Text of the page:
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The American Medical Association, Chicago, and the Medical Society of New York have joined with a New York physician and his patient in filing a class-action lawsuit against Metropolitan Life Insurance Co. and United HealthCare Corp., claiming the two companies used flawed and invalid data to reduce payments for medical services.
The suit, filed in state court in Manhattan, contends that the two insurance companies underpay physicians, leaving patients to pay a much higher balance than terms of the contract provide.
"Insurance companies need to honor the terms of their contracts, so patients not only get the care they deserve, but the care they believe they are paying for in the first place," said Donald J. Palmisano, a member of the AMA board of trustees. "Unfortunately, there is no reason to think this is an isolated situation. In fact, the circumstances suggest that this practice is widespread."
Most insurance contracts allow companies to reimburse physicians using the lowest amount from three factors: the physician's actual charge, the physician's usual charge, or the "reasonable and customary charge" for the service. The "reasonable and customary" charge is typically determined using the rates charged by similarly trained physicians, for comparable services within a specific geographic area.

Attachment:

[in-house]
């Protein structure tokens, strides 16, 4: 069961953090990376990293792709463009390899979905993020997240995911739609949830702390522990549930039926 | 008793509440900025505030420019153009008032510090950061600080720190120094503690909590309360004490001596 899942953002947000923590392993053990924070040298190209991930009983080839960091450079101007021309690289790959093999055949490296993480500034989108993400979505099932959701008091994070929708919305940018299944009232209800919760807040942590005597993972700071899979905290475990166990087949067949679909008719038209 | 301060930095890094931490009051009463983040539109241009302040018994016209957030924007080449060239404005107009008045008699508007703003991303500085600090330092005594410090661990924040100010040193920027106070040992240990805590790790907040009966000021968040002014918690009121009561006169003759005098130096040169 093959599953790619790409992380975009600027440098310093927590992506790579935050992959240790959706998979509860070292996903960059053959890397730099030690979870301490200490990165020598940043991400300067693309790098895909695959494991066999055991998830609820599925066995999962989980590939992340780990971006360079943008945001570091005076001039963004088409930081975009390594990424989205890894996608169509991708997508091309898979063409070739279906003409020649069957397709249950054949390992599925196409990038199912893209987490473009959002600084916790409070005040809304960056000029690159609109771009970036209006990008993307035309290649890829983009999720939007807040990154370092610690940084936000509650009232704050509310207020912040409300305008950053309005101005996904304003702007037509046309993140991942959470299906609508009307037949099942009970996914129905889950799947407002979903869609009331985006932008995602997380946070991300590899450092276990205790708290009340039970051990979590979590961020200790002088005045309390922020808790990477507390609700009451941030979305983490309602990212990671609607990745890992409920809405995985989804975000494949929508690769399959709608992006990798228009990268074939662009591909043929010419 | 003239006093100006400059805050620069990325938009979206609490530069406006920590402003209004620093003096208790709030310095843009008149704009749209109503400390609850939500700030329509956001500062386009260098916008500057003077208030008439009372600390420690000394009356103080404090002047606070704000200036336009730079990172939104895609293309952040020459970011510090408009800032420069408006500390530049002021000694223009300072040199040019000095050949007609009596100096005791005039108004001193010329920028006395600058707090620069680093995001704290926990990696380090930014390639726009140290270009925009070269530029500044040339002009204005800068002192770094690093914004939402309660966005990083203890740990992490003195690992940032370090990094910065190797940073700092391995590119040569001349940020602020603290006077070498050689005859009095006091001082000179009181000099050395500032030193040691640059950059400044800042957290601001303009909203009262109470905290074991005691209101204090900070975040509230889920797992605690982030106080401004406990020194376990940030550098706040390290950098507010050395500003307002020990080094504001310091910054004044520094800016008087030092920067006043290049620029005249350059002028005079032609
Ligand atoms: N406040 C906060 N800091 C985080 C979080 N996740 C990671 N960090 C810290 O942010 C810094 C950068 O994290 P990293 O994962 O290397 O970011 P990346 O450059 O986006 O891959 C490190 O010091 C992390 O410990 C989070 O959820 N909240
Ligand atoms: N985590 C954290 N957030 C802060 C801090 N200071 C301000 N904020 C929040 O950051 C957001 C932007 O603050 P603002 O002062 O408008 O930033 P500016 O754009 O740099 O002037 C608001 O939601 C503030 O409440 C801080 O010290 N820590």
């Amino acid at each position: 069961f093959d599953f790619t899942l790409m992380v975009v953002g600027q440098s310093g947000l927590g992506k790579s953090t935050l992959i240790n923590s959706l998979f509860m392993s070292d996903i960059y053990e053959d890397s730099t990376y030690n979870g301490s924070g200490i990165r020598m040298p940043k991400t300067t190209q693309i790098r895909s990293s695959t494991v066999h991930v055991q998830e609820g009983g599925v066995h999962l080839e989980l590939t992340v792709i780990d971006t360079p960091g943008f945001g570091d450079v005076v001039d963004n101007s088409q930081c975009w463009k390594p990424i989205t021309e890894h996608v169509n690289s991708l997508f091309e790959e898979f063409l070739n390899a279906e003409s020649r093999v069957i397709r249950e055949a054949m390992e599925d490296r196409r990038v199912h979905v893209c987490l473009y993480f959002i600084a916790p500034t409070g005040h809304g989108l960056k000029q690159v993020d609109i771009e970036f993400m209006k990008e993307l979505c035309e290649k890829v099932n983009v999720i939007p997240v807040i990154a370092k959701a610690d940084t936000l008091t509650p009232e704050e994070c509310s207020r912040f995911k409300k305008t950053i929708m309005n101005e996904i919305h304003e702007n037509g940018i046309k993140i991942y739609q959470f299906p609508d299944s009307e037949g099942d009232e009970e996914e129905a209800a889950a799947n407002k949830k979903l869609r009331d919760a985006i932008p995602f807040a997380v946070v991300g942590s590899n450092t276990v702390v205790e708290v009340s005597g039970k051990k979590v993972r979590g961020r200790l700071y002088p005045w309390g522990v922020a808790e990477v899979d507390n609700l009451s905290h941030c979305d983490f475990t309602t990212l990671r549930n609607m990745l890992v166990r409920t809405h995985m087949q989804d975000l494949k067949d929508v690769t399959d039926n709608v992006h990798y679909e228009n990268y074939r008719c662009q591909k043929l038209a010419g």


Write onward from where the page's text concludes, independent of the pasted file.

According to the lawsuit, Metropolitan Life and United HealthCare relied on data provided by the Health Insurance Association of America, to establish the "usual" charge for services and to lower physician reimbursements. According to the AMA, HIAA itself admits that itdoesn't stand behind the data.
John A. Ostuni, president of the Medical Society of the State of New York, said: "When a patient or a physician files a claim with their medical insurance carrier and gets back significantly less than what they think they should get, it raises the question as to how the insurance carrier made that decision on payment. That's what this litigation is all about." The Health Insurance Association of America, however, dismissed the suit as an attempt to get more money for doctors. "In point of fact, this lawsuit has little to do with patients' well-being," said Chip Kahn, president of the Health Insurance Association of America. "Lets be direct: the AMA lawsuit seeks more money for doctors â¦ If the AMA truly is interested in lowering costs, then it should drop its push for higher reimbursements, antitrust wavers and 'patient protections' that benefit physicians at the expense of patients and consumers." PR